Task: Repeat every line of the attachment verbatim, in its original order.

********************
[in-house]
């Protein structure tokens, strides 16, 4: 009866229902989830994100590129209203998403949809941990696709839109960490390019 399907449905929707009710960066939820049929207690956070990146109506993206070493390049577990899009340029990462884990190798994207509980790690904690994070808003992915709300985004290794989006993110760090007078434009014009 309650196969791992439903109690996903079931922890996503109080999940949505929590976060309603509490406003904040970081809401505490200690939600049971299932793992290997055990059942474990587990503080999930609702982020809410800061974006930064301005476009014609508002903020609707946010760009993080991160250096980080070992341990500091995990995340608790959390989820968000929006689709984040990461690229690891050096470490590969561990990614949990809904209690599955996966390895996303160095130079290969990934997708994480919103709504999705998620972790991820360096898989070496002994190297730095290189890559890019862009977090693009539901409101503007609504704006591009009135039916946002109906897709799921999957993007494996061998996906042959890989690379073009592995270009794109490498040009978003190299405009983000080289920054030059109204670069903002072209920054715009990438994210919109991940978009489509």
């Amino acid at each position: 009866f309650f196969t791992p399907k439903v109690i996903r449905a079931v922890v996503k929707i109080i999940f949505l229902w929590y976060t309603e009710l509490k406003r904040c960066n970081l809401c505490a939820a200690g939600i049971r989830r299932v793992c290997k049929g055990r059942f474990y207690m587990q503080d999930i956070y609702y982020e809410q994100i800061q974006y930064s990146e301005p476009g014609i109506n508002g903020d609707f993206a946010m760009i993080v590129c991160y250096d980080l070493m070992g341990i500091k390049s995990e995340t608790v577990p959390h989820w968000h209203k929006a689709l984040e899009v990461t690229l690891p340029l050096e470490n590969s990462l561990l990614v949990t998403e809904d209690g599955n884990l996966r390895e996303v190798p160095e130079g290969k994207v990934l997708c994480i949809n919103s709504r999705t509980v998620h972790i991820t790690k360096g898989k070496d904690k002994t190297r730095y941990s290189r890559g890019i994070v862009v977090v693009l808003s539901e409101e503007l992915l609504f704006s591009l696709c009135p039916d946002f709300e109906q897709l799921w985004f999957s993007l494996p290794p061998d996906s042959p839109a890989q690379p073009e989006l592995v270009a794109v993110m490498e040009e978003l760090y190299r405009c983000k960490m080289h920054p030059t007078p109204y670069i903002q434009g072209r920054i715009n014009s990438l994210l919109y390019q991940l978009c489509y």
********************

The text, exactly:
[in-house]
């Protein structure tokens, strides 16, 4: 009866229902989830994100590129209203998403949809941990696709839109960490390019 399907449905929707009710960066939820049929207690956070990146109506993206070493390049577990899009340029990462884990190798994207509980790690904690994070808003992915709300985004290794989006993110760090007078434009014009 309650196969791992439903109690996903079931922890996503109080999940949505929590976060309603509490406003904040970081809401505490200690939600049971299932793992290997055990059942474990587990503080999930609702982020809410800061974006930064301005476009014609508002903020609707946010760009993080991160250096980080070992341990500091995990995340608790959390989820968000929006689709984040990461690229690891050096470490590969561990990614949990809904209690599955996966390895996303160095130079290969990934997708994480919103709504999705998620972790991820360096898989070496002994190297730095290189890559890019862009977090693009539901409101503007609504704006591009009135039916946002109906897709799921999957993007494996061998996906042959890989690379073009592995270009794109490498040009978003190299405009983000080289920054030059109204670069903002072209920054715009990438994210919109991940978009489509």
């Amino acid at each position: 009866f309650f196969t791992p399907k439903v109690i996903r449905a079931v922890v996503k929707i109080i999940f949505l229902w929590y976060t309603e009710l509490k406003r904040c960066n970081l809401c505490a939820a200690g939600i049971r989830r299932v793992c290997k049929g055990r059942f474990y207690m587990q503080d999930i956070y609702y982020e809410q994100i800061q974006y930064s990146e301005p476009g014609i109506n508002g903020d609707f993206a946010m760009i993080v590129c991160y250096d980080l070493m070992g341990i500091k390049s995990e995340t608790v577990p959390h989820w968000h209203k929006a689709l984040e899009v990461t690229l690891p340029l050096e470490n590969s990462l561990l990614v949990t998403e809904d209690g599955n884990l996966r390895e996303v190798p160095e130079g290969k994207v990934l997708c994480i949809n919103s709504r999705t509980v998620h972790i991820t790690k360096g898989k070496d904690k002994t190297r730095y941990s290189r890559g890019i994070v862009v977090v693009l808003s539901e409101e503007l992915l609504f704006s591009l696709c009135p039916d946002f709300e109906q897709l799921w985004f999957s993007l494996p290794p061998d996906s042959p839109a890989q690379p073009e989006l592995v270009a794109v993110m490498e040009e978003l760090y190299r405009c983000k960490m080289h920054p030059t007078p109204y670069i903002q434009g072209r920054i715009n014009s990438l994210l919109y390019q991940l978009c489509y």